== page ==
But that verse from Romans goes even beyond that.  As one who intercedes for us, Jesus prays and presents our needs to the Father even when we can’t!  Have you ever felt like your prayers go nowhere or that you simply don’t have the words to pray?  Jesus is praying on your behalf.  That is one of the real benefits to the Ascension, because Jesus took our human experience with him.  He didn’t shed it on earth, but took a real humanity back into the presence of God.  Jesus prays for you!

2.    A Heavenly Humanity

Building on that idea of Jesus taking our humanity with him back into the presence of God, is the assurance – a “sure pledge” as the confession says – that he will take us with him.  Jesus didn’t come for a visit, heal a few people, and then return back to the bliss of Heaven.  Rather, he came and PUT ON humanity, becoming one of us – living, suffering, and dying as one of us.  Even in the defeat of death he didn’t leave humanity behind.  He went out of his way after Easter to demonstrate that he still had an eating, drinking, touchable, human body.  And he took it with him into Heaven.  Romans 6:5 tells us that we shall certainly be united with him in “the likeness of His resurrection.”  I’d also point you to John 14:2, Jesus’ words to his disciples right before his crucifixion.  He told them that he was going to prepare a place for them in his Father’s house.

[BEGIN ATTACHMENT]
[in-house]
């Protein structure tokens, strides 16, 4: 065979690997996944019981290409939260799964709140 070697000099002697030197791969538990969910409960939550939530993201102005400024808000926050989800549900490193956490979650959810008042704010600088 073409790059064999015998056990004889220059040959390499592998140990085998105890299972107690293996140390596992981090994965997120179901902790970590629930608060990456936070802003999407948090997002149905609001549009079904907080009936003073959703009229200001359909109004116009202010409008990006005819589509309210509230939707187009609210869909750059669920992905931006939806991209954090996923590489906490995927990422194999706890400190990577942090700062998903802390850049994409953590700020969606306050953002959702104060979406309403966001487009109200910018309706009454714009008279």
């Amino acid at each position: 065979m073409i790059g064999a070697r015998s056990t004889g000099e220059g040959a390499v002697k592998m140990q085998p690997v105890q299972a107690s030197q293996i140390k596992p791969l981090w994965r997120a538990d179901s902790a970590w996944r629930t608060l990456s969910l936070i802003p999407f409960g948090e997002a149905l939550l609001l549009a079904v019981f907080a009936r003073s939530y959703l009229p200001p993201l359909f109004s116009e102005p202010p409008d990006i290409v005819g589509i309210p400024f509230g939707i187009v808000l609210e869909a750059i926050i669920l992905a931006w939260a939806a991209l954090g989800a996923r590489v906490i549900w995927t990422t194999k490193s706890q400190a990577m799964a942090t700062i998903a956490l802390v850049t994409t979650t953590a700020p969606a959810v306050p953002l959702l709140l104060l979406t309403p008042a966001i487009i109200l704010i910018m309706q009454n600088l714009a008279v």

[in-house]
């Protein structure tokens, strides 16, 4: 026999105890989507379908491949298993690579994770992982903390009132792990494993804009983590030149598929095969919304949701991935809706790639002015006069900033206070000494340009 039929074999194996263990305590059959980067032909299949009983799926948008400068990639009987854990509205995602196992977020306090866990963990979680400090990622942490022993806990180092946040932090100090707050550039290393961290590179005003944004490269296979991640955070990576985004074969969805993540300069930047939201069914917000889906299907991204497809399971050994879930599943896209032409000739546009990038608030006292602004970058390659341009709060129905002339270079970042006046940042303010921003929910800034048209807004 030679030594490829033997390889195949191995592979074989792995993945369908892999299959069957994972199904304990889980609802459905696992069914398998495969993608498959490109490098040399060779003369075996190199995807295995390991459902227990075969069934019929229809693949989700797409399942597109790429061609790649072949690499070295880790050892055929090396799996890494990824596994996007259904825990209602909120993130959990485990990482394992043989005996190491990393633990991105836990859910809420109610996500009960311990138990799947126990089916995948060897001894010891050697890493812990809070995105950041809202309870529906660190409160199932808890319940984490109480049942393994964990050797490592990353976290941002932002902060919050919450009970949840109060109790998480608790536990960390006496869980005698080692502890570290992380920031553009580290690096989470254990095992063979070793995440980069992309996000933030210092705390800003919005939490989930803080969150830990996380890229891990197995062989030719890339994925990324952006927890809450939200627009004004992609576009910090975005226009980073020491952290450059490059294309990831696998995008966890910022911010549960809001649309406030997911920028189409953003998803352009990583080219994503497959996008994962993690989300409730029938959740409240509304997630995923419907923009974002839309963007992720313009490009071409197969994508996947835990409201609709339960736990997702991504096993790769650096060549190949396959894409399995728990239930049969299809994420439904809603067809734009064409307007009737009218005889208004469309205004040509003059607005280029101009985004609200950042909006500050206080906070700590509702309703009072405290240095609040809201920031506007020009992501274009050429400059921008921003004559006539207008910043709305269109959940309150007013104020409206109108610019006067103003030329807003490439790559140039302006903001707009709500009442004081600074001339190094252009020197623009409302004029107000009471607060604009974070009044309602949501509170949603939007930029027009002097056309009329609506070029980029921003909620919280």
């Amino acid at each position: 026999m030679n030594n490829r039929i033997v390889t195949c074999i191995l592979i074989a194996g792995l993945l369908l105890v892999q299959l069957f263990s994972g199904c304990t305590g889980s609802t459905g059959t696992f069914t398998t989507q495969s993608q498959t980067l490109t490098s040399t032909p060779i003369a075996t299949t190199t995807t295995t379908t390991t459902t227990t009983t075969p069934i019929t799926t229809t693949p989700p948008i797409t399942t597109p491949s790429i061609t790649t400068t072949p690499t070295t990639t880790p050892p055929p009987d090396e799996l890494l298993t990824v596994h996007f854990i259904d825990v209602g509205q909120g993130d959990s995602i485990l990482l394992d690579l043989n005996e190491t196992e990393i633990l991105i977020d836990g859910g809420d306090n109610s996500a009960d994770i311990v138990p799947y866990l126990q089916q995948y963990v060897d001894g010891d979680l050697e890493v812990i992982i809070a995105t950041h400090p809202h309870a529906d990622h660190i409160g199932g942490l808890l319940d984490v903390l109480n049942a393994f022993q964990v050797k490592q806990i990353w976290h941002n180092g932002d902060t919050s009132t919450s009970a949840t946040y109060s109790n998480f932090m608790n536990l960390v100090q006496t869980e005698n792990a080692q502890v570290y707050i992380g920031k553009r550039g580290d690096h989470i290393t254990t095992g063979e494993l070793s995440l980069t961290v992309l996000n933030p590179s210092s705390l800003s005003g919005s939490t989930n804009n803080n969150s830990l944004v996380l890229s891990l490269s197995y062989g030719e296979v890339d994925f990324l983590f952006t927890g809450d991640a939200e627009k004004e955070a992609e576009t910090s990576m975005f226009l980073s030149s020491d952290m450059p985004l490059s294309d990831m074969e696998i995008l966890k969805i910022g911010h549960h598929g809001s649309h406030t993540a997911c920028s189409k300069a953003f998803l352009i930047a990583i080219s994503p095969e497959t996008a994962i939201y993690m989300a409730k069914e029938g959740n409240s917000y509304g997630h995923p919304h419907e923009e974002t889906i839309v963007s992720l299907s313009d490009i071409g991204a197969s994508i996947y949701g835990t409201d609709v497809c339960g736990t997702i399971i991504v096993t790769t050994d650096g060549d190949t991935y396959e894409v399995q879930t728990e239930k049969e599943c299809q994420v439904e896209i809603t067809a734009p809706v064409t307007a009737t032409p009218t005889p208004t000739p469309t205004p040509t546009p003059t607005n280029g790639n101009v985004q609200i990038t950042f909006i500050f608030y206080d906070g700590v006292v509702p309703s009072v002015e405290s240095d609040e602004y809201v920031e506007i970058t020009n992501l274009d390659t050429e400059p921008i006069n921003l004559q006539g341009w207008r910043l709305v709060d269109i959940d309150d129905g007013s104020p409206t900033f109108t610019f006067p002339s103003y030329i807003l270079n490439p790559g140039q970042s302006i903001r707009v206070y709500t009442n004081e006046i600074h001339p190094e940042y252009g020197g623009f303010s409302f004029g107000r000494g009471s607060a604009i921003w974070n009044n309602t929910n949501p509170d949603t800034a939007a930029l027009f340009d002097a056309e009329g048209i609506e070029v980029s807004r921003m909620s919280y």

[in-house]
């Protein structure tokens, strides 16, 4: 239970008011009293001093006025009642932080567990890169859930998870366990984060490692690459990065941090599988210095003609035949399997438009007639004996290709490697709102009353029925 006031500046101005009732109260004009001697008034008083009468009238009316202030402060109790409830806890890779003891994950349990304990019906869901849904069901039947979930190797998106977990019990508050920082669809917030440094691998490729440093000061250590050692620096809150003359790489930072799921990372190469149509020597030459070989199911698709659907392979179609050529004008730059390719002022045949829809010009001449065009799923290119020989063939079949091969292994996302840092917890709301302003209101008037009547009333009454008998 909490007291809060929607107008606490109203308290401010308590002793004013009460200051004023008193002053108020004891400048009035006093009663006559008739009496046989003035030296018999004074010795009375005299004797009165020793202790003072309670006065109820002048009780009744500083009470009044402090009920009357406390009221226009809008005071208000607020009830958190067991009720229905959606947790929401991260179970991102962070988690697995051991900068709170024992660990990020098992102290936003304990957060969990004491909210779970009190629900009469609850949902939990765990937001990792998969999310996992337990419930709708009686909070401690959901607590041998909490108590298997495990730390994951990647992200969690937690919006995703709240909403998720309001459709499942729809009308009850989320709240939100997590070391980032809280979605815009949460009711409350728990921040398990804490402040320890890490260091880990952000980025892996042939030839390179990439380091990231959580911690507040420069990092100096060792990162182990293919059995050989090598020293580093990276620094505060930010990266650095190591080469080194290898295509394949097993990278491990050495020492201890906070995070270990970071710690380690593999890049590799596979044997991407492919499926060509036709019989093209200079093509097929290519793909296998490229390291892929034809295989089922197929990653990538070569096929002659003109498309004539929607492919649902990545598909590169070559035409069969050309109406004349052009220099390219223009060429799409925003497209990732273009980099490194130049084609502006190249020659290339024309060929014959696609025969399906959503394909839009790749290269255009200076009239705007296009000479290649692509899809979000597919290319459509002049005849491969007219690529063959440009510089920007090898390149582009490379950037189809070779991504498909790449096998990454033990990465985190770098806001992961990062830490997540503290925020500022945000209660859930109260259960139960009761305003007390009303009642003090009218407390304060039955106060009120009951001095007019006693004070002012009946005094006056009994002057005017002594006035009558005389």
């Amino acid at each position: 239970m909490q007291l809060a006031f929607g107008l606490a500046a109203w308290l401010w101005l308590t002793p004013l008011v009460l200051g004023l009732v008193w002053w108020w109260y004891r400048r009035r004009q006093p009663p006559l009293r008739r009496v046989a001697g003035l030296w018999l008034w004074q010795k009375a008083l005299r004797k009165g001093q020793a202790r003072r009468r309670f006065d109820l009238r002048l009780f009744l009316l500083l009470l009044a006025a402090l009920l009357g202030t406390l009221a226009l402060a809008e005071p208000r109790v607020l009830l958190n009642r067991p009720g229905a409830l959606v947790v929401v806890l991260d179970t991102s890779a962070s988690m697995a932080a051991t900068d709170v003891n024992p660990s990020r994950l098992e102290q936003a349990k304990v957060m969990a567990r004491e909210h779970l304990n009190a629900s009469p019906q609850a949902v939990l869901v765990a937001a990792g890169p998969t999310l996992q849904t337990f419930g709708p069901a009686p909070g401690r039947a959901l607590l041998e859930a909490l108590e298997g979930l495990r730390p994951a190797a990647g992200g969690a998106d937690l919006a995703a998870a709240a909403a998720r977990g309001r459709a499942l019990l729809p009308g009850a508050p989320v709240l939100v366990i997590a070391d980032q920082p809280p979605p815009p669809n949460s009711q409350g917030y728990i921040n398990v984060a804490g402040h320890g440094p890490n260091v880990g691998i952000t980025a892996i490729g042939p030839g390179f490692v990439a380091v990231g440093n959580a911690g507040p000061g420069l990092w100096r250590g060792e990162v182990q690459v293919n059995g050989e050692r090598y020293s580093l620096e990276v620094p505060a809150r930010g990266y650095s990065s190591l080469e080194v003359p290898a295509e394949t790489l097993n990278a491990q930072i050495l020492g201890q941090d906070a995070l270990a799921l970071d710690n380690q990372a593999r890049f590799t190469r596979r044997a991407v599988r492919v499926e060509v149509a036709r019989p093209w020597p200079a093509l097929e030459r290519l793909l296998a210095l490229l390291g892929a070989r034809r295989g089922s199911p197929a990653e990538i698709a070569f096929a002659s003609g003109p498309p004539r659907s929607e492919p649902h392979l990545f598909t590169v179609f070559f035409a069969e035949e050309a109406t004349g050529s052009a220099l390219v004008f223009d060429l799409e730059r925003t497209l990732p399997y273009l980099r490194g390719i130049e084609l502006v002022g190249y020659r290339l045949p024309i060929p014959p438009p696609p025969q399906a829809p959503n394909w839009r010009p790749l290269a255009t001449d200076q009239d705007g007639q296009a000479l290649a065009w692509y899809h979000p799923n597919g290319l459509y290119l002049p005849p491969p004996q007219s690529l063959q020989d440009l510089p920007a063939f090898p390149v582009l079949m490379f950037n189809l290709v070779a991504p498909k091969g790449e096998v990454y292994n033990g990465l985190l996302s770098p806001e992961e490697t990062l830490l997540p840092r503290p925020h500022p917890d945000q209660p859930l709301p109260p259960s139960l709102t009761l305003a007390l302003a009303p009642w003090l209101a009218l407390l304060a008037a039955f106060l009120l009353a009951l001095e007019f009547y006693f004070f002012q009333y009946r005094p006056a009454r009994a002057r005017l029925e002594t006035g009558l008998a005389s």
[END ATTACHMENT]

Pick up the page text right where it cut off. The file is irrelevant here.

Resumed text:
3.    A Heavenly Heart

One interesting aspect of the Ascension is that it draws our attention to “heavenly things.”  While there is an apt cliché about Christians sometimes “being so heavenly-minded that they are no earthly good,” in this day and age the opposite is probably more often the problem.  We are so rational and science-minded and sense-oriented that we’ve lost all appreciation of what the ancients called “mystery.”  We spend so much time with TV, computers, smart phones, traffic, and 1000 other things that we rarely take time out to contemplate the character of God or the deeper questions of faith. 

If we say we are Christian, there are earthly and heavenly implications.  Followers of Christ do have a re-set on earthly matters as we grow in what it means to love our neighbor, speaking and demonstrating the love of God in the community and world around us.  But we also are to fix our minds on Christ, and if he is seated with the Father in the heavenly places (Ephesians 2:6), then we should, from time to time, find our mind and hearts pondering those mysteries.  What does it mean to love God with heart, soul, mind, and strength – as well as loving our neighbor?  What and why do we gather to WORSHIP God in spirit and truth?  That seeking of heavenly things is what makes this more than some good music, hanging out with friends, and an instructive message.